The Baking of a Quiche

I have enjoyed learning, ever so slowly, from Julia Childs’ Mastering the Art of French Cooking.  And I am learning.  First came a simple soup, then delectable cream of mushroom, then a Bavarian cream, then a gratin (casserole), then a quiche, which requires a pastry shell and the filling.  After a successful baking adventure, I sometimes enjoy writing a poem on the subject.  So, here is my poem (perhaps the world’s first?) about baking a quiche.

The Baking of a Quiche

The baking
of a quiche
is no great enterprise

when the baker knows
how to bake a quiche,
has baked a quiche

before, one time or two,
and has at hand, of course,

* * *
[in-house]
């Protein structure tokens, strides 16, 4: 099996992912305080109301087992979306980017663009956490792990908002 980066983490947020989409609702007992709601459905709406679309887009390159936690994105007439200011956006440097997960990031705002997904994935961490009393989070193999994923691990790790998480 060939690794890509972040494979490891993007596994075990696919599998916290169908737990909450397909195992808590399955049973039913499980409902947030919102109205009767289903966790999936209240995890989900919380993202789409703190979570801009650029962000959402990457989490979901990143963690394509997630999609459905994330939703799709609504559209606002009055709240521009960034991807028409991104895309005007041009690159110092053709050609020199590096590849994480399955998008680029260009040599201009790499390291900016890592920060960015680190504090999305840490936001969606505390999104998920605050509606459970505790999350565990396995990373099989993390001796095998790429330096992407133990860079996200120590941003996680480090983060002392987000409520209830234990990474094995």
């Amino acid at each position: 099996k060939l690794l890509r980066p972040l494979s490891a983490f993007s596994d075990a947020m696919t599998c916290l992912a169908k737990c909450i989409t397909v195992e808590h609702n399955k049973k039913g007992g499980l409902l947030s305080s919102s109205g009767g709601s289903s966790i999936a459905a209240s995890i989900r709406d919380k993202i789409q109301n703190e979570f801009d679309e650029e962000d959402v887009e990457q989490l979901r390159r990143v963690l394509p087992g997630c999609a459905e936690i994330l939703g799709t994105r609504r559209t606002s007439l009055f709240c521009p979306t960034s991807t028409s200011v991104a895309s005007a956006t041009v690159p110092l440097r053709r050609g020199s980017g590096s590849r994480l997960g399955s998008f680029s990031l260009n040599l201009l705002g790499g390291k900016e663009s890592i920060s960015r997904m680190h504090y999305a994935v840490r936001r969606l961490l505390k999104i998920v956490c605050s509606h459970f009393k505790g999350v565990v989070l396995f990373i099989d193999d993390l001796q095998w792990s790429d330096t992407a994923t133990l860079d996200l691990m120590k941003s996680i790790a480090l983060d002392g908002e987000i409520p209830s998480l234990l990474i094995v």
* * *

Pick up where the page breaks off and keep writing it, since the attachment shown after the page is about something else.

fresh ingredients,

quality equipment,
a careful recipe,
and the right frame of mind,

joyful and long-suffering,
so the savory custard sits creamy
and the shell hints of crunch after kneading

four parts butter and five flour
with quick nimble fingertips
and never the too-warm palms.

4 thoughts on “The Baking of a Quiche

    1. Roger Baker-Utah Post author

      Full of good stuff! I combined quiche and gratin recipes. Ingredients included: ground turkey cooked in olive-oil-sauteed onion and garlic; onion, mushrooms, and spinach sauteed in butter and olive oil; eggs and cream; grated swiss cheese; fresh parsley and cilantro; shredded potato; salt and pepper. The works!

      Liked by 1 person

  1. Aunt Helene

    One of my most delectable dishes to make is a spinach and bacon quiche with a touch of grated lemon peel. I’ve had to give it up because I eat most of it! However, I’ve never gone so far as to compose a poem. A nice touch.

    Liked by 2 people


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